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Which savings account should you choose?

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Written by Dom James, Financial Content Writer

17 April 2020

Choosing a savings account is not as simple as picking the one with the highest interest rate. Here is how you can get the best account to match your savings needs.

Investment ISAs put your capital at risk, and you may get back less than you originally invested.

If you have debts

Pay off your debt as soon as you can instead of saving up to make a large repayment.

This is because your debt will be charging you far more in daily interest compared to what you could earn in a savings account.

This guide explains why you should use your savings to pay off your debt

If you want to save without paying tax

If you are a basic rate taxpayer you can earn at least £1,000 in savings interest before you pay any tax. This figure drops to £500 for higher rate taxpayers.

You can also save on tax by making the most of your ISA allowance. Like normal savings accounts, an ISA can come in various forms, such as:

Read this guide if you want to learn how ISAs work before you choose

If you need access to your money

You should choose an account that will not penalise or stop you if you need to withdraw your money on short notice.

If you can give notice before you need to withdraw, such as 60 days, then you could get a higher interest rate by saving in a notice savings account.

You can compare instant access savings accounts here

Or compare notice savings accounts here

If you do not need access to your money

You can look at accounts that offer higher rates for tying your money up for a set term from a few months up to five or six years.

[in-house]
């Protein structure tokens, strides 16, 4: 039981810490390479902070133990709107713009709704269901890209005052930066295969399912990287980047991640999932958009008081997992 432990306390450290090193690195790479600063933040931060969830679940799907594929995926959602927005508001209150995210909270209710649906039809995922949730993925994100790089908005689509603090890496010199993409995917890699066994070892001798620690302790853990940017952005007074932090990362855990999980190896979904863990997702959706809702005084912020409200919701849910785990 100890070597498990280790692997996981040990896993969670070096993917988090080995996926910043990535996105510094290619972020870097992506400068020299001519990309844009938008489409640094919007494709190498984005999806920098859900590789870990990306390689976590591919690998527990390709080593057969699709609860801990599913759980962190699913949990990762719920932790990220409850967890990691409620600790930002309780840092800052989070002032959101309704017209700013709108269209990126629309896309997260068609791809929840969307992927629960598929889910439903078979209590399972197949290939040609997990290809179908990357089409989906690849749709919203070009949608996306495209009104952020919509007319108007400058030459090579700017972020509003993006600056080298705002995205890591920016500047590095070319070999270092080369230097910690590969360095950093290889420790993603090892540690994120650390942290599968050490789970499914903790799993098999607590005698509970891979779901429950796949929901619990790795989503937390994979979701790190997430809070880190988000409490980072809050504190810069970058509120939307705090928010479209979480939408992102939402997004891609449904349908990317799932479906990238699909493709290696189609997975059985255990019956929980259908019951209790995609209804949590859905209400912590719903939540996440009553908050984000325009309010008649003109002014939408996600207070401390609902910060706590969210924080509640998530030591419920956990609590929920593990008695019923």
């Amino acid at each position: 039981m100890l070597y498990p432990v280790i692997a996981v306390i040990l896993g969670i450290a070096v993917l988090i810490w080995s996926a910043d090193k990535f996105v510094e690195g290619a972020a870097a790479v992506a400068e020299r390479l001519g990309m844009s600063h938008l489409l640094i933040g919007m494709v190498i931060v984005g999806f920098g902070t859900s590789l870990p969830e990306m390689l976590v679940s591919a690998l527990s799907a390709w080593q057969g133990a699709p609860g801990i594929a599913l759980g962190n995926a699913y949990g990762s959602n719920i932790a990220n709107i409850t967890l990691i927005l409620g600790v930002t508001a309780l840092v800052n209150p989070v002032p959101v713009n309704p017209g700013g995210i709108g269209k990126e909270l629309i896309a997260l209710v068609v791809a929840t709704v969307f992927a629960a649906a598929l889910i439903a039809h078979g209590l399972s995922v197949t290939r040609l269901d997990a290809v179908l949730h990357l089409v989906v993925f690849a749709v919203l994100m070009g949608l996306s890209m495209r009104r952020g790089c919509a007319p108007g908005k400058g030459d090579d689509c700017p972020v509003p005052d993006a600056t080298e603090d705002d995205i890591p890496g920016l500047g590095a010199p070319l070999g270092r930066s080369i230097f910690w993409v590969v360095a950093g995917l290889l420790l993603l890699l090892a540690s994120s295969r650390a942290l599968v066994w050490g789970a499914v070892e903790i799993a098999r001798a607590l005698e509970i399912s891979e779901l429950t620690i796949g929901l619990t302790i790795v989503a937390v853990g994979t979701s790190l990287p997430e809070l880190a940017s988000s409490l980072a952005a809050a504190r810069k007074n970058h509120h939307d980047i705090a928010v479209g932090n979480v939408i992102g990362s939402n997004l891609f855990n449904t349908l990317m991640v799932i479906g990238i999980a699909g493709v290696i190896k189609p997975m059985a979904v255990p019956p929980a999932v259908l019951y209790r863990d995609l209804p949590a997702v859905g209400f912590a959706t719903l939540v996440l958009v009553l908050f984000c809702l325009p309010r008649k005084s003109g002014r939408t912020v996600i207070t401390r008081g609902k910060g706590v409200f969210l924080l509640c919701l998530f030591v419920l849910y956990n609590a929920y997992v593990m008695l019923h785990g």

These accounts usually offer a higher interest rate compared to savings accounts that let you withdraw.

This guide explains how a fixed term bonds can help you grow your money over the long term.

You can compare fixed term bonds here

If you want to save every month

A regular savings account could give you a good interest rate but you have to pay in a set amount each month.

These accounts do not usually let you make withdrawals and do not let you pay in large amounts of money at one time. If you forget to pay in one month you could also see your interest rate fall as a result.

You can compare regular savings accounts here

If you want to save for your child's future

There are savings accounts designed to help you grow your money on behalf of your child, tax free.

There are even children's savings accounts that you can save into until your child's 18th birthday.

Read this guide for ways you can save for your child

If you want to save for retirement

The longer you have until you retire the more you will be able to save, but whether you plan to retire next month or in 40 years there is still a savings account suitable for you.

You should make the most of a pension, whether you have one already or need to start paying into one.

If you increase the amount you pay into your pension each month then the income you receive when you retire will be increased. Read our guide on how pensions plans work.

If you have retired, look for accounts that pay you interest on a monthly basis if you want to increase your income each month.

If you want to buy a property

There are several savings accounts designed to help you save towards a deposit on a mortgage.

You can save into a government-backed savings account called the Lifetime ISA, which pays a bonus of up to £1000 every year.

If you do not qualify for the Lifetime ISA, you can still save into an instant accessnotice or regular savings account.

Make sure that you find an account that pays you a good interest rate but also gives you the access to your money in case of emergencies.

Compare Help to Buy ISA's here

If you want to save for a wedding

You should choose a flexible savings account that lets you pay in and withdraw without giving any notice.

You can have a savings account in both of your names, which could be the first joint account you hold before getting married.

Read this guide if you have never mixed your finances with your partner before

All content on money.co.uk is meant to be used as guidance and is not financial advice. For specific advice for your individual circumstances, it's better to seek the services of an Independent Financial Advisor.

Maximise the value of your savings by hunting down the best rates available.

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